nes-makeAnn Sherman, Nederland.  How can someone so little make a difference in their community?  It seems just like yesterday when families sat huddled near Barker Reservoir overlooking the plume of smoke that filled the July sky.  To some, it was surreal watching the nearby neighborhood burn.  To many others, it was traumatizing.  Young children were often numb, anxious, edgy, and saddened as they picked up the valid emotions raging through the adults in their lives.  They wanted to feel safe again.  They wondered how to feel strong and empowered after the dog days of summer had turned into a frightening time for their community.

nes-make-3Mary Joyce, physical education teacher at NES, joined forces with Principal Jeff Miller, Social Emotional Learning Instructor Ann Sherman, and Music teacher Susan Jones to create a tangible way for students to learn about the natural cycle of forests, to find ways to act in the tailwind of tragedy, and to find their happy, grateful hearts once more.

For a week, NES students gathered native grass and flower seeds before the brisk fall winds scattered them.

Irene Shonle, Gilpin County Extension Agent, shared with them how different plants, insects, and animals would inhabit the forest now that the shade of old growth trees gave way to sun drenched ground.  Students were amazed to learn that ponderosa pines NEEDED heat and fire to open their resin soaked cones and regenerate themselves.  In the end, the nes-make-4natural cycle of forests continues after a fire and hope is reborn.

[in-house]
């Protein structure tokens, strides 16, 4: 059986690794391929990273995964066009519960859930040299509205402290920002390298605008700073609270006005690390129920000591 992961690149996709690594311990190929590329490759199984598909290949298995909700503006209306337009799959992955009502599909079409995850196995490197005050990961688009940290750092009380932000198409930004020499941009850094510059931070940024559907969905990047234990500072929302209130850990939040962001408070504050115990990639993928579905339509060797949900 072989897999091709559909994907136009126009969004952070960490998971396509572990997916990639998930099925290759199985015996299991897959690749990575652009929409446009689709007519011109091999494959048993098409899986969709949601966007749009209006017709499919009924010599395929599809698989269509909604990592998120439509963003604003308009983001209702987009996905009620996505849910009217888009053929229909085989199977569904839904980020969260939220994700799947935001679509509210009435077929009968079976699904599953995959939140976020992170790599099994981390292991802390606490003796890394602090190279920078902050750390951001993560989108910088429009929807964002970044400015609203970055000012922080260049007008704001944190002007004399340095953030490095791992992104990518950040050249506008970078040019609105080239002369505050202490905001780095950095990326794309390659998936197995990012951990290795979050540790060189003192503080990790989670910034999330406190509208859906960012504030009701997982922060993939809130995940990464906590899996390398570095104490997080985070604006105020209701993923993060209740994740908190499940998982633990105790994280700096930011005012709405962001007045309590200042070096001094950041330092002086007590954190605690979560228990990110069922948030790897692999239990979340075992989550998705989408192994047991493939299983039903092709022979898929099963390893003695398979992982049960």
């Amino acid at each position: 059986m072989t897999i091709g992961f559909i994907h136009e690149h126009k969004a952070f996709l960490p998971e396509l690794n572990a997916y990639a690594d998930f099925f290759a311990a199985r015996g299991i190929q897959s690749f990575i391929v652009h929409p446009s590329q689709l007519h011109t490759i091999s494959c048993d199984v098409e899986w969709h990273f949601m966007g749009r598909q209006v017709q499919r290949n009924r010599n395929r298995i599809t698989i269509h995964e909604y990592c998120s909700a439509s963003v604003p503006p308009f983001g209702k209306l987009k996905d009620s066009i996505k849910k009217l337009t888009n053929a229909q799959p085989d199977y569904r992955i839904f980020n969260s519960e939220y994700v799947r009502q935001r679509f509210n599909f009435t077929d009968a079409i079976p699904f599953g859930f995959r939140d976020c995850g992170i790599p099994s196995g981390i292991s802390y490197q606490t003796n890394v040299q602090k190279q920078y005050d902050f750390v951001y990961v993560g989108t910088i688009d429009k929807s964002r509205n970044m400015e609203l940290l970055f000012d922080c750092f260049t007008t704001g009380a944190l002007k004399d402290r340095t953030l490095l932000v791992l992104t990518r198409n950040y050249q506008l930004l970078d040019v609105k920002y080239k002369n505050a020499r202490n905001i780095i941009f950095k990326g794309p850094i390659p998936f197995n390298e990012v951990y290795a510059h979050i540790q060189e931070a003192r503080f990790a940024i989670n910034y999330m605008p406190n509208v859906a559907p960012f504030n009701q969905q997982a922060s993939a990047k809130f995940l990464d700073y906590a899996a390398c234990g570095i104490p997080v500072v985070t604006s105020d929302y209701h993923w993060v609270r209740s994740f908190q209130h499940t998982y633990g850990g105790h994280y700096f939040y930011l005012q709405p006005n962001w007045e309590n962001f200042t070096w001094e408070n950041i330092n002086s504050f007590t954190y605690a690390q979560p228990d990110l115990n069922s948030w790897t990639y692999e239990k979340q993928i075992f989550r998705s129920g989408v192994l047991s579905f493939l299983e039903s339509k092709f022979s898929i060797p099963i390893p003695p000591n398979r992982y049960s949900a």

Hansen Wendlandt shared stories about humans and animals who helped to care for and beautify a damaged area.  The young children were reminded that even though they are little, they can help to make a difference after a tragedy.  They scratched the blackened earth with sticks, pushed rocky mountain bee plant seeds into the yard of Mike and Claudia O’Neil, and gently watered and tended their wildflower garden.


Maybe it was just symbolic.  Maybe it won’t change the fact that neighbors lost their homes and pets.  But it gave children an action to take; a service to provide as they and the forest heal and move forward.

And finally, in a parade of Gratitude, NES students waved signs and delivered thank you notes to the fire fighters and rescue workers who protected our community.   They proudly gifted Cold Springs residents with baskets of seeds for their lawns.  Because, hope is still alive in the mountains.  Hope, which no snowstorm, fire or flood, no act of ignorance, no affront to our freedoms can destroy.  Like their parents, mountain children are learning to bend with the winds that periodically taunt them, to pick up where they left off, to empower themselves and overcome their trauma by giving back to the land and community that sustains them.  For it is in life-affirming, collective action that we find the hope to carry on.


And their song trailed off into the breeze as Susan Jones accompanied them on guitar:

Plant a Seed of Love, by being kind.
Plant a Seed of Love, and share your time.
Plant a Seed of Love, and show your care.
Plant a Seed of Love, everywhere.
It’s just like a seed to plant a flower or a tree.
Something wonderful grows that can be seen by you and me.
A difference can be made by you,
by the things you say and do,
you can plant a wonderful seed of Love.  


(Story originally printed in the October 27, 2016 print edition of  The Mountain-Ear)